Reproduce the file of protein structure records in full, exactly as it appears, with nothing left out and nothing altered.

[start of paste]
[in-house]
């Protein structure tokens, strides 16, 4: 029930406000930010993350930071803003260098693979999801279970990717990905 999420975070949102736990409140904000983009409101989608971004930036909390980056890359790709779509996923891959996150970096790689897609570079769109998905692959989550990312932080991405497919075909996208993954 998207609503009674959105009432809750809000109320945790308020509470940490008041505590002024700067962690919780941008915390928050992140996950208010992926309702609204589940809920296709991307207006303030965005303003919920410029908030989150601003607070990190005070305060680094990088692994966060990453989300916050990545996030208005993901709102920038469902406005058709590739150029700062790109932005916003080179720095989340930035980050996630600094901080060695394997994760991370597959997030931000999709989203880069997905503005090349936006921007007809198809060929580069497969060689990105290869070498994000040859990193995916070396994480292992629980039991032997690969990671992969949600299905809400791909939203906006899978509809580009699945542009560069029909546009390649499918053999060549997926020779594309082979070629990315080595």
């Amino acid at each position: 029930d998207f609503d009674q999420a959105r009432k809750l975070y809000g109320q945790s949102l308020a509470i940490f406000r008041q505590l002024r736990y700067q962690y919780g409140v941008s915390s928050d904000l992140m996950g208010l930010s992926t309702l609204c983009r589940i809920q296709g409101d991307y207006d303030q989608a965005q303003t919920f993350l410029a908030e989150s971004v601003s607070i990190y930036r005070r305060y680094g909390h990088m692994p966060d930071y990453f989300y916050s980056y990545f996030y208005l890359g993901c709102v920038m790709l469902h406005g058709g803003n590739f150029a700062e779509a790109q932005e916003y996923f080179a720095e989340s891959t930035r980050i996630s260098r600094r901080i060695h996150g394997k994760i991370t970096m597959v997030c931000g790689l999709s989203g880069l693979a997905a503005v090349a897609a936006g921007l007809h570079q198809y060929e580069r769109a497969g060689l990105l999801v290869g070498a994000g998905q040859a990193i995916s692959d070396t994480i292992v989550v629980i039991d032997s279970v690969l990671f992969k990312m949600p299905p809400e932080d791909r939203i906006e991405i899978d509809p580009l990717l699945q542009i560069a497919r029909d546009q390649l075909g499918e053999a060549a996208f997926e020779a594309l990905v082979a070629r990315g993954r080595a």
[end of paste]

[in-house]
């Protein structure tokens, strides 16, 4: 029930406000930010993350930071803003260098693979999801279970990717990905 999420975070949102736990409140904000983009409101989608971004930036909390980056890359790709779509996923891959996150970096790689897609570079769109998905692959989550990312932080991405497919075909996208993954 998207609503009674959105009432809750809000109320945790308020509470940490008041505590002024700067962690919780941008915390928050992140996950208010992926309702609204589940809920296709991307207006303030965005303003919920410029908030989150601003607070990190005070305060680094990088692994966060990453989300916050990545996030208005993901709102920038469902406005058709590739150029700062790109932005916003080179720095989340930035980050996630600094901080060695394997994760991370597959997030931000999709989203880069997905503005090349936006921007007809198809060929580069497969060689990105290869070498994000040859990193995916070396994480292992629980039991032997690969990671992969949600299905809400791909939203906006899978509809580009699945542009560069029909546009390649499918053999060549997926020779594309082979070629990315080595």
């Amino acid at each position: 029930d998207f609503d009674q999420a959105r009432k809750l975070y809000g109320q945790s949102l308020a509470i940490f406000r008041q505590l002024r736990y700067q962690y919780g409140v941008s915390s928050d904000l992140m996950g208010l930010s992926t309702l609204c983009r589940i809920q296709g409101d991307y207006d303030q989608a965005q303003t919920f993350l410029a908030e989150s971004v601003s607070i990190y930036r005070r305060y680094g909390h990088m692994p966060d930071y990453f989300y916050s980056y990545f996030y208005l890359g993901c709102v920038m790709l469902h406005g058709g803003n590739f150029a700062e779509a790109q932005e916003y996923f080179a720095e989340s891959t930035r980050i996630s260098r600094r901080i060695h996150g394997k994760i991370t970096m597959v997030c931000g790689l999709s989203g880069l693979a997905a503005v090349a897609a936006g921007l007809h570079q198809y060929e580069r769109a497969g060689l990105l999801v290869g070498a994000g998905q040859a990193i995916s692959d070396t994480i292992v989550v629980i039991d032997s279970v690969l990671f992969k990312m949600p299905p809400e932080d791909r939203i906006e991405i899978d509809p580009l990717l699945q542009i560069a497919r029909d546009q390649l075909g499918e053999a060549a996208f997926e020779a594309l990905v082979a070629r990315g993954r080595a």